The current environmental condition of the Aral Sea and its impact on neighboring countries
Over the past half century, the volume of the Aral Sea has decreased by almost 10 times, and the fourth largest sea in the world was divided into several conditionally independent water bodies. Using modern remote sensing technology, in 2021, it was possible to observe such water bodies as – the Northern Aral Sea with a volume of about 20.0 km3, salinity 10-14 g/l; the Western Aral Sea with a volume of 42.5 km3, salinity 170 g/l; and Lake Tuschibas with a volume of 1.7 km3, salinity 90 g/l.
Due to global climatic phenomena, the influence of dry and low water period, there is a further regression of the Aral Sea water bodies, which determines the increase in the concentration of fine salt during salt-dust storms.
More than 5.4 million hectares (54 thousand km2) have turned into a salt desert, a source of salt aerosols being carried into the Earth’s atmosphere, with Kazakhstan’s part amounting to about 2.0 million hectares (20 thousand km2).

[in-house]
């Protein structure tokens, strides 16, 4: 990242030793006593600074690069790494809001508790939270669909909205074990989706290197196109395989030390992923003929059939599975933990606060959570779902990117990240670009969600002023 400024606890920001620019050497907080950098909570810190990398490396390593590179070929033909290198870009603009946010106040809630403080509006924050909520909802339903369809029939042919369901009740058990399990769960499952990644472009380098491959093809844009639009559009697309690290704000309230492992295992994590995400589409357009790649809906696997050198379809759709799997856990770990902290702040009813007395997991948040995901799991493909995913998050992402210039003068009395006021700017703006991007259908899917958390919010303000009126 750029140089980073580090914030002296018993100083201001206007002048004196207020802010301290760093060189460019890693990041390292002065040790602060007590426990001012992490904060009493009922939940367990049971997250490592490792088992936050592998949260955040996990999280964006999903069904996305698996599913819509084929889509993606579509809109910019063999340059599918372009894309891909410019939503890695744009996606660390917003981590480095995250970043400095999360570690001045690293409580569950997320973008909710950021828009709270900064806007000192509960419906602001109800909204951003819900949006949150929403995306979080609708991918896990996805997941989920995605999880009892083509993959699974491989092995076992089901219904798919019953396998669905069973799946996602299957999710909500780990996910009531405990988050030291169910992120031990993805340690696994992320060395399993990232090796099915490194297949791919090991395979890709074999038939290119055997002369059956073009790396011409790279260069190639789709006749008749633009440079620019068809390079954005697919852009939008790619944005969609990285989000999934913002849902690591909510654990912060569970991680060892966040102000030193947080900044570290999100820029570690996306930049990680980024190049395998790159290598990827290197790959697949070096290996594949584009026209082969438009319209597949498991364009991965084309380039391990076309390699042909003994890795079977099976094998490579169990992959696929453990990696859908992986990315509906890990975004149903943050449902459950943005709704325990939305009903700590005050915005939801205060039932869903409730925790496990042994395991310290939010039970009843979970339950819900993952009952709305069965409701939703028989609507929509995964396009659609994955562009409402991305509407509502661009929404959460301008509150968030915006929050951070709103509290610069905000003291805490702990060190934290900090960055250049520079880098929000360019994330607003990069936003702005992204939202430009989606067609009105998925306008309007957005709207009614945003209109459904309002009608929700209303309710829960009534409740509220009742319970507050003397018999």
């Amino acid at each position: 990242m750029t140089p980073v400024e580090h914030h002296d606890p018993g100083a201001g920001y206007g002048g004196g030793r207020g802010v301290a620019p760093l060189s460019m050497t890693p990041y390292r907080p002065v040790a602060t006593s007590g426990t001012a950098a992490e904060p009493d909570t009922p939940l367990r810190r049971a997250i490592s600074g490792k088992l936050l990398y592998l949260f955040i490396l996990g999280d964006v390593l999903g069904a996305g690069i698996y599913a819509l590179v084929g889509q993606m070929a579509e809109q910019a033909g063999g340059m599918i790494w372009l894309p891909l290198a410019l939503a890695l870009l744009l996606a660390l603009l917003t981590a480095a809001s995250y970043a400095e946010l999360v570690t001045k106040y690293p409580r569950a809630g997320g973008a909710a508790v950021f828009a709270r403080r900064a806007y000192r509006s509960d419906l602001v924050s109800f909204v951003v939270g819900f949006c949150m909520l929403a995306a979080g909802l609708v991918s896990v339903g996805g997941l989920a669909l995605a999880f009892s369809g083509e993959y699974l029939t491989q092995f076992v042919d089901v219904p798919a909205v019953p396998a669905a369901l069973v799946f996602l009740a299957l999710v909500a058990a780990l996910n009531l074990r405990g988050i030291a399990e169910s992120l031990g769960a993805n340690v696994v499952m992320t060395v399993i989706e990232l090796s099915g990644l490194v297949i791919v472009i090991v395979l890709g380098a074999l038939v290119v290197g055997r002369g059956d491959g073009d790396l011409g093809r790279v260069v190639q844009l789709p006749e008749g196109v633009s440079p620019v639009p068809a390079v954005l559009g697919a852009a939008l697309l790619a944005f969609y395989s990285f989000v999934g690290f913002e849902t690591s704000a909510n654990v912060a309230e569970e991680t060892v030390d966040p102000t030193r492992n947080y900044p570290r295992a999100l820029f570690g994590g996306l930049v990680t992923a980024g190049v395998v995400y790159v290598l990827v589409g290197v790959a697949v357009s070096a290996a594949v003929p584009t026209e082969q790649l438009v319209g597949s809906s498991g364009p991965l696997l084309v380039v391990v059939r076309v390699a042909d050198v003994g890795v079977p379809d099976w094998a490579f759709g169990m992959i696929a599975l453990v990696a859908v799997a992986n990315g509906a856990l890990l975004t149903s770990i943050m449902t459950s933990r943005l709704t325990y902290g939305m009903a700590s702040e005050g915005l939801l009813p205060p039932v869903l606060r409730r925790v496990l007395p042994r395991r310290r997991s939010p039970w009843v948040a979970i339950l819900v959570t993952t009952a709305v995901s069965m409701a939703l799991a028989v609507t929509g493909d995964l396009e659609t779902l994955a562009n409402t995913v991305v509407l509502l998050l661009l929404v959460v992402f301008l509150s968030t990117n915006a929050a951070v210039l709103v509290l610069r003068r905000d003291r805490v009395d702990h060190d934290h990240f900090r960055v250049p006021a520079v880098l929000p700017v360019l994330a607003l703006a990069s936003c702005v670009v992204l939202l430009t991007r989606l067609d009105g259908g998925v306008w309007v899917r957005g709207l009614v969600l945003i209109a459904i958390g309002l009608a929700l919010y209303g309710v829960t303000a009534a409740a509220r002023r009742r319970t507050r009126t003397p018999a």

Billions of tons of poisonous salts have accumulated in the Aral Sea, which got there with water after the washing of fields. According to experts’ estimates, there are about 107-114 billion tons of salt on the dried bottom of the Aral Sea. This circumstance, as well as the death of almost all spawning grounds, led to a catastrophic reduction of the fish population, which numbered about 200 species. This has dealt a crushing blow to the local fishing industry, which once employed about 60,000 people.
Every year winds blow up to 80 million tons of toxic salts from the dried bottom of the Aral Sea. They are carried by dust storms for many thousands of kilometers – from Western Europe to the peaks of the Tien Shan and the Himalayas, having a negative impact on the health of people and ecosystems of all our countries. Hundreds of thousands of people breathe poisonous air. Salt dust covers high mountain glaciers with an impermeable film, which give birth to many rivers. This adversely affects the quality of water, which eventually ends up in water pipes and wells, located even thousands of kilometers away from the source, not to mention the residents of coastal areas, who often have diseases of the eyes, lungs, digestion and urinary tract, blood and blood forming organs, etc.